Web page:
# Follow-up question on mathematical induction with arbitrary base case

Note: This question has already been answered here Proving mathematical induction with arbitrary base using (weak) induction.

I was trying to 'reconstruct' at least one proof given in this question or to grasp the idea. I believe my main struggle is the setup and find something to even work with. I will summarize it here again in my own words.

Proposition: Let $n_0 \in \mathbb{N}=\lbrace0,1,2, \dots \rbrace$ be arbitrary and $A(n)$ be a property for $n \in \mathbb{N}$.
If $A(n_0)$ is true and $\forall n \geq n_0: A(n) \implies A(n+1)$ then $\forall n \geq n_0:A(n)$

This is something that can be shown by induction. However I am having great trouble with the setup of it. I could copy-paste what's already written in the linked question but I have no understanding about how they compose their statements there.

The Proposition above can be summarized as: Induction works for any base case $n_0 \in \mathbb{N}$, prove that.

• So one setup they use in the linked question is the following. Let $Q$ be the statement $Q(n): n \geq n_0 \implies A(n)$. This makes somehow sense to me, because I read it as if $n \geq n_0$ is true, then $A(n)$ better be true as well.

But I don't see how it is linked to the proposition above, because the proposition uses much more than just that, it also makes use of that $\forall n \geq n_0: A(n) \implies A(n+1)$ so I can only guess that they make use of the transitive property of the implication (law of syllogism)

• The second setup as suggested by Professor Brian M. Scott is to define $Q(n):A(n+n_0)$ which seems very counter intuitive to me. It might be a good trick but I have no idea how to work with it.

Let me try to work with the hint given by Brain M. Scott. Define $Q(n): A(n+n_0)$

$Q(0): A(n_0)$ and now I am already stuck. Does this expression direct me to go back up to the proposition and continue reading from there? If so, how is that supposed to complete the base case?

The "standard" expression of Induction principle is :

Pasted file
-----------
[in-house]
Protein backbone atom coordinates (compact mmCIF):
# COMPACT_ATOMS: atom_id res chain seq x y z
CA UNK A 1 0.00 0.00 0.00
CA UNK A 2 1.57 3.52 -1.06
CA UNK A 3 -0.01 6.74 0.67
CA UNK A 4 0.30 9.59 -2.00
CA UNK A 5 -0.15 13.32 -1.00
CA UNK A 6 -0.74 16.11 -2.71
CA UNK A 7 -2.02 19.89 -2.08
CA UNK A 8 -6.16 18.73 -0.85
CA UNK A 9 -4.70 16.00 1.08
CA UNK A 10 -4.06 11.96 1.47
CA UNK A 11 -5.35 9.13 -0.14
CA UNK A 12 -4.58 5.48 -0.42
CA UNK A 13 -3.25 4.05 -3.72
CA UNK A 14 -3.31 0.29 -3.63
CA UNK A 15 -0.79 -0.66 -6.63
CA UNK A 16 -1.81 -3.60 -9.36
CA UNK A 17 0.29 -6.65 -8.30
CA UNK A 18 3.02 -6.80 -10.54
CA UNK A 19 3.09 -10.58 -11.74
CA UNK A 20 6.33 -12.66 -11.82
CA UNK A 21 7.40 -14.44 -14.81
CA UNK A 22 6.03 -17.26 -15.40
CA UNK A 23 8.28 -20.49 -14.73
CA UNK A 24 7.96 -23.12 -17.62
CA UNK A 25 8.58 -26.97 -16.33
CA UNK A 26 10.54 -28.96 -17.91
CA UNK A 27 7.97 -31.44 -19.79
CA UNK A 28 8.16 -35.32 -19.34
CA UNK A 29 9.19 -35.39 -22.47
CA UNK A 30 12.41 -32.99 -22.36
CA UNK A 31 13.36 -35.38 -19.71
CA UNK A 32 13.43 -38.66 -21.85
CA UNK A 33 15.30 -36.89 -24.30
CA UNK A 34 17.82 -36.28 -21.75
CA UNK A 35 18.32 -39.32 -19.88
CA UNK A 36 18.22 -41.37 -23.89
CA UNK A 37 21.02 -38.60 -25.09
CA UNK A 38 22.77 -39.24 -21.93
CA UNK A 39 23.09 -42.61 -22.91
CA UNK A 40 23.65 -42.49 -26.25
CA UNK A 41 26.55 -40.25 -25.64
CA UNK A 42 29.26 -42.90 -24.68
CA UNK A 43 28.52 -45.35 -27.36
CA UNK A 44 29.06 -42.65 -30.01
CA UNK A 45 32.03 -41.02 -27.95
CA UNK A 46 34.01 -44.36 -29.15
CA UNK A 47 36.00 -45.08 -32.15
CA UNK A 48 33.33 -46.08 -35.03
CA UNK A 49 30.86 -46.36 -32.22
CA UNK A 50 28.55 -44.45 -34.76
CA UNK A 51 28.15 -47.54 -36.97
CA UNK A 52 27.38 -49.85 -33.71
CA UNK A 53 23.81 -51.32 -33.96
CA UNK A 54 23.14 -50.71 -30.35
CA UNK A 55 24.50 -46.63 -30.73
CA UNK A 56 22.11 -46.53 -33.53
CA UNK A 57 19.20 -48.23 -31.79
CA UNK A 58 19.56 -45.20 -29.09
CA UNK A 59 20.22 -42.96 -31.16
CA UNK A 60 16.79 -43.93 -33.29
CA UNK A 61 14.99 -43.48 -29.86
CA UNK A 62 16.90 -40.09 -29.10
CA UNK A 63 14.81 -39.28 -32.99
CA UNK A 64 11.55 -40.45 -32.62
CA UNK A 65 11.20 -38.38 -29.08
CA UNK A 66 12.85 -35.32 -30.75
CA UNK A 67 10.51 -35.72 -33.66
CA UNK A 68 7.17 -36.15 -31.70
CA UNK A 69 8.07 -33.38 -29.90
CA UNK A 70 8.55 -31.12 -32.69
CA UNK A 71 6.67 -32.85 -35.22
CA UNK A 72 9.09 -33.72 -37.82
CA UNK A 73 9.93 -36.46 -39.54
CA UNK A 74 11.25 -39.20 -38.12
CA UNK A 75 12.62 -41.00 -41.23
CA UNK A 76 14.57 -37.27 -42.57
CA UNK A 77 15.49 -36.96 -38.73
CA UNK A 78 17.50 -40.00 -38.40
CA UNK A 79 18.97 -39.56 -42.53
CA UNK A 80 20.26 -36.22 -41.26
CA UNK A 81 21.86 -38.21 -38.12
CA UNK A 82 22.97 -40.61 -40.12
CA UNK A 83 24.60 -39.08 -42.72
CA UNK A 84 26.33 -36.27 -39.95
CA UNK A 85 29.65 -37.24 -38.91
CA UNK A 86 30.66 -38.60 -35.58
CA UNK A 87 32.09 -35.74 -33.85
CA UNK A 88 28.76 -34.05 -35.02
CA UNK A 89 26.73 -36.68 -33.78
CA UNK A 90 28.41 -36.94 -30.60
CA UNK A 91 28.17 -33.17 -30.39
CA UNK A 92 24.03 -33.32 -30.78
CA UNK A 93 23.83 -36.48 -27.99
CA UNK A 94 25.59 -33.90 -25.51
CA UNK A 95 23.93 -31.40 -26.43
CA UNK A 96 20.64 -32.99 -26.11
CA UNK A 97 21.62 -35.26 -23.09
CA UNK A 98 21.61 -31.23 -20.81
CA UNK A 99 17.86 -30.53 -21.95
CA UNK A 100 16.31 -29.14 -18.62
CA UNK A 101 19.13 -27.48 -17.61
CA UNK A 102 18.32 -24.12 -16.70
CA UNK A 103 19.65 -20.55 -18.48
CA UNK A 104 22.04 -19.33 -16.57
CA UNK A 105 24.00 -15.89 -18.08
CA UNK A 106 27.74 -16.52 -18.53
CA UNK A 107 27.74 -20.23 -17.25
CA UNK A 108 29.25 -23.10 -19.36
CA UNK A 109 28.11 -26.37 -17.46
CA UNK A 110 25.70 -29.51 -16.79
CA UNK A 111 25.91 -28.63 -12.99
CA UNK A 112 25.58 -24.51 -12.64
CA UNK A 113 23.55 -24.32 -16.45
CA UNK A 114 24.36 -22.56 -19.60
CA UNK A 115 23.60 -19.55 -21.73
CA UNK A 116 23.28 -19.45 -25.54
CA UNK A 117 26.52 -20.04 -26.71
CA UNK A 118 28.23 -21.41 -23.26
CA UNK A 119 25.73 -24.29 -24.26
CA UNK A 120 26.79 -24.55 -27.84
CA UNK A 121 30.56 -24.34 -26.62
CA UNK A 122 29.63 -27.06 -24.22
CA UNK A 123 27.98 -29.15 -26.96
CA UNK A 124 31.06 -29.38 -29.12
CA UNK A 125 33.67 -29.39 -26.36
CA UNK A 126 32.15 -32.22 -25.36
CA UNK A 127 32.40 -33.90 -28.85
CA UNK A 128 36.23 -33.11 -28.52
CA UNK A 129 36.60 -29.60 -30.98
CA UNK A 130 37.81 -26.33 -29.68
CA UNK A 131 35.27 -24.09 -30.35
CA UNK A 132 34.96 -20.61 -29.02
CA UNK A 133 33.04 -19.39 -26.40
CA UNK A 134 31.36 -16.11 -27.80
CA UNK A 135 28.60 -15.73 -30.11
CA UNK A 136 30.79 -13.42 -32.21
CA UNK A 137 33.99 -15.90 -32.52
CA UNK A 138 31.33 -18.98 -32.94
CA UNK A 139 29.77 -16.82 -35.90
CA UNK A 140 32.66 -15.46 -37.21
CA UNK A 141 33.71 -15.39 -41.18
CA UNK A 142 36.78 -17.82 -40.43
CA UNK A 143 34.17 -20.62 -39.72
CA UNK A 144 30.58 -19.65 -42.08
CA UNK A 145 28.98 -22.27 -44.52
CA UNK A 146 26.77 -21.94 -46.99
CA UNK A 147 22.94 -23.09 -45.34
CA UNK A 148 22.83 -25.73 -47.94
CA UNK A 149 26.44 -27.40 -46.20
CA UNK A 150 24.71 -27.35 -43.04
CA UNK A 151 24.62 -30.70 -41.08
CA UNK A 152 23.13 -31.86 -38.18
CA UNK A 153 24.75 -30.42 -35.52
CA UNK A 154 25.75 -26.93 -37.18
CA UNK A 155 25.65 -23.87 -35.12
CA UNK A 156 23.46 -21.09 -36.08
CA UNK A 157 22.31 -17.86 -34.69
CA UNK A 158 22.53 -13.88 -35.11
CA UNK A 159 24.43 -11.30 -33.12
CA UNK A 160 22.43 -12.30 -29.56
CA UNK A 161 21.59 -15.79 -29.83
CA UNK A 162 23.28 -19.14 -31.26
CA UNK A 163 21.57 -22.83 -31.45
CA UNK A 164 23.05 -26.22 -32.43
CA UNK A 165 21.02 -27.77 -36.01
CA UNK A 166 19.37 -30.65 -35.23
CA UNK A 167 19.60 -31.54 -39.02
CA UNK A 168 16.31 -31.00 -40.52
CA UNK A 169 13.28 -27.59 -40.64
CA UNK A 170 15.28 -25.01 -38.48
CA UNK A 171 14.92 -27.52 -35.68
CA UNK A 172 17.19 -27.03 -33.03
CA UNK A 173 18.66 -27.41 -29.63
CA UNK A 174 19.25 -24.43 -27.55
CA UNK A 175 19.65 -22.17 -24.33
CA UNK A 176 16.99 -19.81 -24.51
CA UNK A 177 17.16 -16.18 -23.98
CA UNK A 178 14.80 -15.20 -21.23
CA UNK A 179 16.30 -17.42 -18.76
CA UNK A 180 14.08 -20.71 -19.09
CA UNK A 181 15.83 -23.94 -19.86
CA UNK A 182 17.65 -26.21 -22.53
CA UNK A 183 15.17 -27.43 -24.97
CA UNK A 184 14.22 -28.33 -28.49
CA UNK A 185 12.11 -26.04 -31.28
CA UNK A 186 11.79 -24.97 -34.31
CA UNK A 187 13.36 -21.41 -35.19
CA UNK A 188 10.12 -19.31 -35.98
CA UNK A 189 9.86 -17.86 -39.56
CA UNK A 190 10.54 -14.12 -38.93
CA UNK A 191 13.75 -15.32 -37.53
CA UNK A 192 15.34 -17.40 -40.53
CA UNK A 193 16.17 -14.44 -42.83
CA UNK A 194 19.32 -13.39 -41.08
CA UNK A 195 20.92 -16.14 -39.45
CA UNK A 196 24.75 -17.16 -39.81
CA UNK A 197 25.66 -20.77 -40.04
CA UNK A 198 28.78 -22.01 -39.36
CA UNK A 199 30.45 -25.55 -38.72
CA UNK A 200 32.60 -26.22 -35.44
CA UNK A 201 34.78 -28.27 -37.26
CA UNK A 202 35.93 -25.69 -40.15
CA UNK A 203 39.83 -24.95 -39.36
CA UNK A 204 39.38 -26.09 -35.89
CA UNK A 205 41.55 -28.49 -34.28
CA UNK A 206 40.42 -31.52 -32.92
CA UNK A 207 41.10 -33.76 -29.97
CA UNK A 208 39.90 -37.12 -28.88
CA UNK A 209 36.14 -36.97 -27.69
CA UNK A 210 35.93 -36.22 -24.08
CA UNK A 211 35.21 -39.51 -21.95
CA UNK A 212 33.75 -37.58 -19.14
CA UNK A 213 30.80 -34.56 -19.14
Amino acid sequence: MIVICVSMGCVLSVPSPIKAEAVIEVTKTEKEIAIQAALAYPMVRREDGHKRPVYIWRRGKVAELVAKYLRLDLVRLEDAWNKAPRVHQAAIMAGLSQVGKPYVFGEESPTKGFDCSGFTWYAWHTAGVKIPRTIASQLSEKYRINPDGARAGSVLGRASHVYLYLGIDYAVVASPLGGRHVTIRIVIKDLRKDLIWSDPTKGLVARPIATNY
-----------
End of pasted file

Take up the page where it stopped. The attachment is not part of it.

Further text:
$(A(0) \land \forall n (A(n) \rightarrow A(n+1))) \rightarrow \forall n A(n)$.

In words :

if we can prove that "property" $A$ holds for $0$ and we can prove that : if it holds for a number $n$ whatever, then it holds also for its successor (i.e. $n+1$), then "property" $A$ holds for every natural numbers.

The "trick" with

Proposition : Let $n_0 \in \mathbb N = \{ 0,1,2,\ldots \}$ be arbitrary and $A(n)$ be a property for $n \in \mathbb N$. If $A(n_0)$ is true and $∀n \ge n_0 : A(n) \rightarrow A(n+1)$ then $∀n \ge n_0 : A(n)$

is quite simple; define a new property $A'(n) := A(n+n_0)$ and apply "normal" Induction.

For $n=0$, we prove $A'(0)$, which is $A(0+n_0)=A(n_0)$.

Then we prove ; $\forall n(A'(n) \rightarrow A'(n+1))$, which amount to : $\forall n \ge n_0(A(n) \rightarrow A(n+1))$.

Thus, by Induction we conclude with :

$\forall n A'(n)$,

which is : $\forall n \ge n_0 : A(n)$.

• Thanks for your answer, I believe to understand this already better. The base case with the new defined property would be true by definition, because $A(n_0)$ is true. Do I read that right? Next I assume the Proposition to be true for our newly defined property $A'(n)=(An+n_0)$ and continue from there? Oct 5 '14 at 14:15
• @Spaced - in general, we have to prove the base case also; but usually, it is a quite simple calculation. Having proved or verified the base case, YES, you have to prove the induction step for $A'$. Having done this, you can conclude that the property $A$ holds for all numbers "starting from" the base one. Oct 5 '14 at 14:20
• I think what confuses me in your description is the phrase $A'(n) \to A'(n+1)$ which amount to $A(n) \to A(n+1)$ you mean that they have the same significance or that they are really the same? Oct 5 '14 at 14:28
• @Spaced - I've written : "...which amount to : $∀n≥n_0(A(n)→A(n+1))$" and not $\forall n(A(n)→A(n+1))$ ... Oct 5 '14 at 14:34
• I think I get it, I have to show more empathy to the quantors in order to understand this step :) Oct 5 '14 at 14:34